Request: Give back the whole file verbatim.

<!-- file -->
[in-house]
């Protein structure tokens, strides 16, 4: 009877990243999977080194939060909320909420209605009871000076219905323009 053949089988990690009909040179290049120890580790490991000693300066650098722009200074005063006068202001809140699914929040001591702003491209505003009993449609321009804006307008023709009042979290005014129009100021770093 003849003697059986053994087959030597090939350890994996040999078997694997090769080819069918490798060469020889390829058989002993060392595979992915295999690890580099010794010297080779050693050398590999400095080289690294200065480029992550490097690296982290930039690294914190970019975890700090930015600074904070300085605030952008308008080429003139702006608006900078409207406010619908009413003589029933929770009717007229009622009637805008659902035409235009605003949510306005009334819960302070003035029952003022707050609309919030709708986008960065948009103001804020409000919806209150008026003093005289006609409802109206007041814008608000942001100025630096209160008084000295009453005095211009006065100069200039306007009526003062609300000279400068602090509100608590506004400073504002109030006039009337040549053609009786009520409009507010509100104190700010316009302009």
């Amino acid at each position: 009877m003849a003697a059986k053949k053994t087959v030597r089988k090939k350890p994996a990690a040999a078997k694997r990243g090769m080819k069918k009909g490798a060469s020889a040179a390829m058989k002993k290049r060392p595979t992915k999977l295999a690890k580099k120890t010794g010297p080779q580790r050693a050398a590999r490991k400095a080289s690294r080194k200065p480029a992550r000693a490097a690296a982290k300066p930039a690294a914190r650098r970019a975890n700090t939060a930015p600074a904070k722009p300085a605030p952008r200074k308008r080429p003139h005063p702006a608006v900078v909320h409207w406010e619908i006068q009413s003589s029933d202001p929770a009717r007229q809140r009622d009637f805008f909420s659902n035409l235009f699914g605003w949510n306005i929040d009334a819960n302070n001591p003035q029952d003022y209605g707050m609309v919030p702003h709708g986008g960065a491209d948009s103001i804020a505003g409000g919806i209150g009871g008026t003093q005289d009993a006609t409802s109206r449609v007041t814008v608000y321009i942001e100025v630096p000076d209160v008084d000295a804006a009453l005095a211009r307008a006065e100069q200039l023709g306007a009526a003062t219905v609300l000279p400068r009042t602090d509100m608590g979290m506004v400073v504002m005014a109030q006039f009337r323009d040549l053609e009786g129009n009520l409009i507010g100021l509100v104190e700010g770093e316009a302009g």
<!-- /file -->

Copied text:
[in-house]
């Protein structure tokens, strides 16, 4: 009877990243999977080194939060909320909420209605009871000076219905323009 053949089988990690009909040179290049120890580790490991000693300066650098722009200074005063006068202001809140699914929040001591702003491209505003009993449609321009804006307008023709009042979290005014129009100021770093 003849003697059986053994087959030597090939350890994996040999078997694997090769080819069918490798060469020889390829058989002993060392595979992915295999690890580099010794010297080779050693050398590999400095080289690294200065480029992550490097690296982290930039690294914190970019975890700090930015600074904070300085605030952008308008080429003139702006608006900078409207406010619908009413003589029933929770009717007229009622009637805008659902035409235009605003949510306005009334819960302070003035029952003022707050609309919030709708986008960065948009103001804020409000919806209150008026003093005289006609409802109206007041814008608000942001100025630096209160008084000295009453005095211009006065100069200039306007009526003062609300000279400068602090509100608590506004400073504002109030006039009337040549053609009786009520409009507010509100104190700010316009302009």
């Amino acid at each position: 009877m003849a003697a059986k053949k053994t087959v030597r089988k090939k350890p994996a990690a040999a078997k694997r990243g090769m080819k069918k009909g490798a060469s020889a040179a390829m058989k002993k290049r060392p595979t992915k999977l295999a690890k580099k120890t010794g010297p080779q580790r050693a050398a590999r490991k400095a080289s690294r080194k200065p480029a992550r000693a490097a690296a982290k300066p930039a690294a914190r650098r970019a975890n700090t939060a930015p600074a904070k722009p300085a605030p952008r200074k308008r080429p003139h005063p702006a608006v900078v909320h409207w406010e619908i006068q009413s003589s029933d202001p929770a009717r007229q809140r009622d009637f805008f909420s659902n035409l235009f699914g605003w949510n306005i929040d009334a819960n302070n001591p003035q029952d003022y209605g707050m609309v919030p702003h709708g986008g960065a491209d948009s103001i804020a505003g409000g919806i209150g009871g008026t003093q005289d009993a006609t409802s109206r449609v007041t814008v608000y321009i942001e100025v630096p000076d209160v008084d000295a804006a009453l005095a211009r307008a006065e100069q200039l023709g306007a009526a003062t219905v609300l000279p400068r009042t602090d509100m608590g979290m506004v400073v504002m005014a109030q006039f009337r323009d040549l053609e009786g129009n009520l409009i507010g100021l509100v104190e700010g770093e316009a302009g």